MJ got into the program. Slow trot, sure fine, Appendix-QH slow trot coming right up. MJ is sort of bred to do an easy slow shuffling trot, no problems. It is going to take a lot of work to get MJ's sitting trot from a QH shuffle to a proper sitting trot with impulse and spring. This may well take me several months of working at the sitting trot while at the same time I work to develop the muscles around MJ's spinal column.

For our last downward trot-walk transition I gave the rein aids, sat up a little straighter, “told” MJ he could take his time at it, and in two strides he was at the walk. During this downward transition his back softened up, his back felt comfortable and relaxed, and Debbie praised both of us for a really good downward transition.

Right now my first step HAS TO be relaxing his stiff spinal column somewhat, there has to be tension in the spinal muscles to avoid damaging the spinal cord so I do not want his back muscles to relax completely. I just want that subtle wave down the spine as the spine alternately flexes downward a little bit then comes up under the saddle, repeating each step of the trot, which will make sitting on his back a less jarring experience. Until I get this subtle back movement it would be worse than useless to go on to developing his sitting trot in other ways, especially adding impulsion to the mix. My aids would clash with his movements and not go “through” his body properly.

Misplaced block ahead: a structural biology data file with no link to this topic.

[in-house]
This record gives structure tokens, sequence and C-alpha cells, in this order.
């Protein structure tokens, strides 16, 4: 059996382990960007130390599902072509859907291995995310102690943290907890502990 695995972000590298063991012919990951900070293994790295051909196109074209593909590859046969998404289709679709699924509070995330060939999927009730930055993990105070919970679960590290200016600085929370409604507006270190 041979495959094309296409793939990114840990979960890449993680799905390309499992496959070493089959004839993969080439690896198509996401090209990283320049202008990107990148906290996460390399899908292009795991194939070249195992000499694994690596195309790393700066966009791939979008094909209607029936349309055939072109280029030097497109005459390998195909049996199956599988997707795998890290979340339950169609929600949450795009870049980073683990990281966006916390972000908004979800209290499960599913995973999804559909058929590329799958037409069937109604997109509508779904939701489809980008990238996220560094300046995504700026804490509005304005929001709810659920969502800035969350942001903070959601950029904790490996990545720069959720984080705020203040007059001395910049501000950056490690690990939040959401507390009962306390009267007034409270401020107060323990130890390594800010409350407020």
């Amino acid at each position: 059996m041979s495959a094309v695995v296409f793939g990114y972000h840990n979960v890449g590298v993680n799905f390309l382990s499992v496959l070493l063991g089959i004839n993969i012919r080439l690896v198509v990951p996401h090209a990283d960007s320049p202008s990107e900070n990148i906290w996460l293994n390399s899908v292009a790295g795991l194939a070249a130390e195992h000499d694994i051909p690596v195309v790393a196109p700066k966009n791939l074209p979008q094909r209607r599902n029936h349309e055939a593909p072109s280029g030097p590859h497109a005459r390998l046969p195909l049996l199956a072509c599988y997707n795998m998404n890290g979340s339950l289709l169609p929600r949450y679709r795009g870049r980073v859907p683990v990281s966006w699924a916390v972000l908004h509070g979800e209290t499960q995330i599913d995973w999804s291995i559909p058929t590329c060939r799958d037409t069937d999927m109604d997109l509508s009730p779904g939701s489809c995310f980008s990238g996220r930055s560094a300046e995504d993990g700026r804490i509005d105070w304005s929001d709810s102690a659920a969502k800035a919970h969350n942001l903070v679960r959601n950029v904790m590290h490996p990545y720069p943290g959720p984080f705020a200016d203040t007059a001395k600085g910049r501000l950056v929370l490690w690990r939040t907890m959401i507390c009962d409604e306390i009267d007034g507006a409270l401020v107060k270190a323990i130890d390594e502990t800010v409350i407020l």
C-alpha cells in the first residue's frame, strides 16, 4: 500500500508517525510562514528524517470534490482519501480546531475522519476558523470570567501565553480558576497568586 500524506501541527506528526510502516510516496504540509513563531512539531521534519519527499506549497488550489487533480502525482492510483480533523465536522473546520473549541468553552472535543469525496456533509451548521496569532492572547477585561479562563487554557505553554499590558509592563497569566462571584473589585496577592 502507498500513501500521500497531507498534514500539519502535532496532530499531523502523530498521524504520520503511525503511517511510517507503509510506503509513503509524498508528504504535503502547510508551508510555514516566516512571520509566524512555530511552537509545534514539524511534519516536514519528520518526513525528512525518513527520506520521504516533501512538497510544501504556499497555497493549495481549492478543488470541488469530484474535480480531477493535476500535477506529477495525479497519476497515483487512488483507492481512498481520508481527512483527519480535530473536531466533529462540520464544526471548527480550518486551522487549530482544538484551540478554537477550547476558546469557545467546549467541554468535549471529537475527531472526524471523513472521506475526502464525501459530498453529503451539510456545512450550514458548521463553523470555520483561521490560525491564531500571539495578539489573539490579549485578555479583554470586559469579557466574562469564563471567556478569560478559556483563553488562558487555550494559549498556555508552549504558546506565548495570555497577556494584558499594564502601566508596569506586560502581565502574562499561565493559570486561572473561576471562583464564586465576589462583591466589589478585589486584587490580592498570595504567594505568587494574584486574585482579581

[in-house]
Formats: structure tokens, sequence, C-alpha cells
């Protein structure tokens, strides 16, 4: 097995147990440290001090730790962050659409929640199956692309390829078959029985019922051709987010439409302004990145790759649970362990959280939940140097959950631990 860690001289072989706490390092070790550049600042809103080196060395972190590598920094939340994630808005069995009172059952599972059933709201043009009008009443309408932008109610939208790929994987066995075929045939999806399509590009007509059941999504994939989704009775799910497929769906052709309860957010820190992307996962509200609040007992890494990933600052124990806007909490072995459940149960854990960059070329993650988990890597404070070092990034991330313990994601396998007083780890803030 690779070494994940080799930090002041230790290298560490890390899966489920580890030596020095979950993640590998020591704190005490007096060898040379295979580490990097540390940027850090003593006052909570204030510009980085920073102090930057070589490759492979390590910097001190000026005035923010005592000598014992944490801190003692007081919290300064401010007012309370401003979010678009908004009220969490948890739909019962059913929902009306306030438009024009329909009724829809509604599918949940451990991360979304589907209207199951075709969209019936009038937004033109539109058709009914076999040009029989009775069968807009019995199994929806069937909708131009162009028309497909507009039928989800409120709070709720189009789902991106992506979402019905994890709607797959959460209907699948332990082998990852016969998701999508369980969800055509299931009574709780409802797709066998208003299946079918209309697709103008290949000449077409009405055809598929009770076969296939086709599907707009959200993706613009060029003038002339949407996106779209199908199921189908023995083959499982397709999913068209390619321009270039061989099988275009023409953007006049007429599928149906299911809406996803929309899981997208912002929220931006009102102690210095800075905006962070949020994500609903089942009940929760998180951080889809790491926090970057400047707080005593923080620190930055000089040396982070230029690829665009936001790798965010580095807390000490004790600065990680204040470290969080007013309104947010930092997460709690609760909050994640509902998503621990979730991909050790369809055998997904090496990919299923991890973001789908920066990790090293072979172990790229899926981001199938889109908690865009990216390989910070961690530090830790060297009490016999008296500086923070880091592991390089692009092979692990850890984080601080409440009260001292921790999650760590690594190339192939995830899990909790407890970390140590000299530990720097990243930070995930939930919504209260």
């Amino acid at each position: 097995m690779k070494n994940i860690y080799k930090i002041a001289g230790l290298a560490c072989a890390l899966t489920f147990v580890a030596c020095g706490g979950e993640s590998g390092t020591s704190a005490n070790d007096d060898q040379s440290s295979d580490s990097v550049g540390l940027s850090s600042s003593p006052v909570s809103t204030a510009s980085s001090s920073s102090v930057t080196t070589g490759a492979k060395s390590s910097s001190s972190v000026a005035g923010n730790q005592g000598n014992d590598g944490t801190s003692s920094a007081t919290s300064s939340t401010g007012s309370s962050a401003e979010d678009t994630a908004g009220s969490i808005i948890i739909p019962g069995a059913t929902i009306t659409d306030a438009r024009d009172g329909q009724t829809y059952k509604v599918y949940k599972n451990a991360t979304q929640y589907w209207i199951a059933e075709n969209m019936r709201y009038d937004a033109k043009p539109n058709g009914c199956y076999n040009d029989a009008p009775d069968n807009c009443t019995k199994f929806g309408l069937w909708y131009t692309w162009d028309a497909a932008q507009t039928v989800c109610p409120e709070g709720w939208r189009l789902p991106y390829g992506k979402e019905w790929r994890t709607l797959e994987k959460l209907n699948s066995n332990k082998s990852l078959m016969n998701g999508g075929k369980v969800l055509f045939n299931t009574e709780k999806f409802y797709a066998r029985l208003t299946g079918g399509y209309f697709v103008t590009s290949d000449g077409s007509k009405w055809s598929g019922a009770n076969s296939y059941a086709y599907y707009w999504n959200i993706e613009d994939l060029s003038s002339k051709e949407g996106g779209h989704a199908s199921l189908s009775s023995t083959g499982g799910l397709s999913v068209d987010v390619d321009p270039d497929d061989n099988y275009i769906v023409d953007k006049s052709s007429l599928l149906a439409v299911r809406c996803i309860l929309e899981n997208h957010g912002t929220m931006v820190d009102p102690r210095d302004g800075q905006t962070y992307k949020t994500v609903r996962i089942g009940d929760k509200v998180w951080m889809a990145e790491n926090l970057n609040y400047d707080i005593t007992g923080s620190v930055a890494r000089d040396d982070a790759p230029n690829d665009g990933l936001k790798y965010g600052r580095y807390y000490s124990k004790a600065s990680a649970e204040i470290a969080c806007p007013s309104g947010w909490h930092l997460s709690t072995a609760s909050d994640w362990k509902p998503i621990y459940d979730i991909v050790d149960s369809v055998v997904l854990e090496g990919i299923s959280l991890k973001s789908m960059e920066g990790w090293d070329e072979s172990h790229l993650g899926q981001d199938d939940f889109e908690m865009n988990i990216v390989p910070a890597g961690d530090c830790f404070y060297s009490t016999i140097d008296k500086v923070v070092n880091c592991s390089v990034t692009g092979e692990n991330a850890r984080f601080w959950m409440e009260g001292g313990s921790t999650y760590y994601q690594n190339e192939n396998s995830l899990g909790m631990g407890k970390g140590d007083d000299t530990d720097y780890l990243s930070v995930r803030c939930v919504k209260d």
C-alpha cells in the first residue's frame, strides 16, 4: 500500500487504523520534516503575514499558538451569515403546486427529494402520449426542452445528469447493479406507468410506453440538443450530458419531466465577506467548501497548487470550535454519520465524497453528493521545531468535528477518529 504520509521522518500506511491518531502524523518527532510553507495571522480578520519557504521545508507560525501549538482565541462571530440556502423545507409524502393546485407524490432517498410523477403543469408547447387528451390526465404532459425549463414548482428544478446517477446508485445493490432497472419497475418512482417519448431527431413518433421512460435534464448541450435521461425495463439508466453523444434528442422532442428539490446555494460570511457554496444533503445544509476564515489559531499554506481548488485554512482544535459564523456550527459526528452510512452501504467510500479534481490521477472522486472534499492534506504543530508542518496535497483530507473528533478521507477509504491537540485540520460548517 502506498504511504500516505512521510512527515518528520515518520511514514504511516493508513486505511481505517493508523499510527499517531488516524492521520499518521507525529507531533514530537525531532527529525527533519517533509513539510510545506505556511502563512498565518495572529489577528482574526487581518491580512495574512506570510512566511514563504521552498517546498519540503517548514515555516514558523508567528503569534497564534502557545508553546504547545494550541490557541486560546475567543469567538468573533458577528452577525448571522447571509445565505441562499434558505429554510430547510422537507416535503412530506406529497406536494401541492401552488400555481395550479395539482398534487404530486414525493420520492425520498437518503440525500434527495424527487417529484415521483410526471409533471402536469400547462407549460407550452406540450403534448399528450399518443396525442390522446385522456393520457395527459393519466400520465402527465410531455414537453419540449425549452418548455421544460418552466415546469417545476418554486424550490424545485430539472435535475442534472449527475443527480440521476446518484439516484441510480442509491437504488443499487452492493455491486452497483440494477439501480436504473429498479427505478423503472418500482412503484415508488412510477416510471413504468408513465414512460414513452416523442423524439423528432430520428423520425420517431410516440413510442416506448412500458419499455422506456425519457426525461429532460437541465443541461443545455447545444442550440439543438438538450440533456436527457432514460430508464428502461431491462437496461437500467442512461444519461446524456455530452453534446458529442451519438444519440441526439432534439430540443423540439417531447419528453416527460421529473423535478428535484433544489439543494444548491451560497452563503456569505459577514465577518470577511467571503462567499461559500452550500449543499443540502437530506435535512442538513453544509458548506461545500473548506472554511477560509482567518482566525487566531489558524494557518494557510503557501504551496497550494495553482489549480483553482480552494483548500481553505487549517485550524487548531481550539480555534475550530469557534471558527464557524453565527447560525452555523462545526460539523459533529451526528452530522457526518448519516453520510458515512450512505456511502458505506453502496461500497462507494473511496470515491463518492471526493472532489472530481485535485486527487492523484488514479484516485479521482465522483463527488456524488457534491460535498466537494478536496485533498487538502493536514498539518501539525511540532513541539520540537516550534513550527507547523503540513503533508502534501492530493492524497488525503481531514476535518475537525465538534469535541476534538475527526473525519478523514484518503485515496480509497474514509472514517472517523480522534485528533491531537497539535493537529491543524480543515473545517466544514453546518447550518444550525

I am just hoping that if I prove to MJ that I will not bounce in the saddle and that I will faithfully follow all the movements of his back, that this necessary relaxation will take place. He is defending his back, and he had to learn how to defend his back because no one seemed to consider it important to develop the strength of his back before he was used as a lesson horse for the past two decades or so. By now MJ has the habit of stiffening all those little back muscles, and the only way I will be able to convince him to relax some is by strengthening his back muscles and never, never, never bouncing in the saddle.

And strengthening his back muscles starts with me getting up into 2-point immediately at the start of our ride and me keeping up in 2-point for the first 5 minutes. Ideally I would just stay up in two-point the entire ride, but I just do not have the endurance and strength to do that because of my MS. Still 5 minutes at the start is better than nothing, and I am getting positive results.